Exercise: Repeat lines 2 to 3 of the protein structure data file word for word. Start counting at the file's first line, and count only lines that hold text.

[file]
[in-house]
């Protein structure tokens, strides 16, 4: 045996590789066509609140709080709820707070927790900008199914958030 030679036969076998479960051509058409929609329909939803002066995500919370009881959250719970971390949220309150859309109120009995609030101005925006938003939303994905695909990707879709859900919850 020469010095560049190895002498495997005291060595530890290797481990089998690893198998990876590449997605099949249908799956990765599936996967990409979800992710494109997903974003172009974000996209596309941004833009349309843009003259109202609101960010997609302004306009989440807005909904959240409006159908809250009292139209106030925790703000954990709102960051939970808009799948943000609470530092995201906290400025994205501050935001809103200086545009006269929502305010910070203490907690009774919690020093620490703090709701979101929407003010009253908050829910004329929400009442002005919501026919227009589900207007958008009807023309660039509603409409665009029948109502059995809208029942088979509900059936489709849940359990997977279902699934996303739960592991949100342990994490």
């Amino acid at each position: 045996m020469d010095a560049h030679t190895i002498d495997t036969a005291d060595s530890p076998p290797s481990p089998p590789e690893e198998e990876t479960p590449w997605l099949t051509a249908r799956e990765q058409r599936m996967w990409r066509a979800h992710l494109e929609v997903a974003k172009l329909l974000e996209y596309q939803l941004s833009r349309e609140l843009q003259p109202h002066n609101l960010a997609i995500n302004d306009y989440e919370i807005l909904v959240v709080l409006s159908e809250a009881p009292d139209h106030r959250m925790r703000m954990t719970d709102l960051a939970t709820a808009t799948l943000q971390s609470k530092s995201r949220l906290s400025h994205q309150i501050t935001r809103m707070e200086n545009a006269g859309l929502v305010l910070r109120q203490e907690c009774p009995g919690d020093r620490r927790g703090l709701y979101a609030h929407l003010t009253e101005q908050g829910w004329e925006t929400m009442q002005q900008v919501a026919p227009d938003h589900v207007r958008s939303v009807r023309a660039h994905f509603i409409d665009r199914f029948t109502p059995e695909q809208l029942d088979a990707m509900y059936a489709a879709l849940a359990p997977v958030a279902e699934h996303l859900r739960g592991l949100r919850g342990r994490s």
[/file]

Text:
């Protein structure tokens, strides 16, 4: 045996590789066509609140709080709820707070927790900008199914958030 030679036969076998479960051509058409929609329909939803002066995500919370009881959250719970971390949220309150859309109120009995609030101005925006938003939303994905695909990707879709859900919850 020469010095560049190895002498495997005291060595530890290797481990089998690893198998990876590449997605099949249908799956990765599936996967990409979800992710494109997903974003172009974000996209596309941004833009349309843009003259109202609101960010997609302004306009989440807005909904959240409006159908809250009292139209106030925790703000954990709102960051939970808009799948943000609470530092995201906290400025994205501050935001809103200086545009006269929502305010910070203490907690009774919690020093620490703090709701979101929407003010009253908050829910004329929400009442002005919501026919227009589900207007958008009807023309660039509603409409665009029948109502059995809208029942088979509900059936489709849940359990997977279902699934996303739960592991949100342990994490």
């Amino acid at each position: 045996m020469d010095a560049h030679t190895i002498d495997t036969a005291d060595s530890p076998p290797s481990p089998p590789e690893e198998e990876t479960p590449w997605l099949t051509a249908r799956e990765q058409r599936m996967w990409r066509a979800h992710l494109e929609v997903a974003k172009l329909l974000e996209y596309q939803l941004s833009r349309e609140l843009q003259p109202h002066n609101l960010a997609i995500n302004d306009y989440e919370i807005l909904v959240v709080l409006s159908e809250a009881p009292d139209h106030r959250m925790r703000m954990t719970d709102l960051a939970t709820a808009t799948l943000q971390s609470k530092s995201r949220l906290s400025h994205q309150i501050t935001r809103m707070e200086n545009a006269g859309l929502v305010l910070r109120q203490e907690c009774p009995g919690d020093r620490r927790g703090l709701y979101a609030h929407l003010t009253e101005q908050g829910w004329e925006t929400m009442q002005q900008v919501a026919p227009d938003h589900v207007r958008s939303v009807r023309a660039h994905f509603i409409d665009r199914f029948t109502p059995e695909q809208l029942d088979a990707m509900y059936a489709a879709l849940a359990p997977v958030a279902e699934h996303l859900r739960g592991l949100r919850g342990r994490s």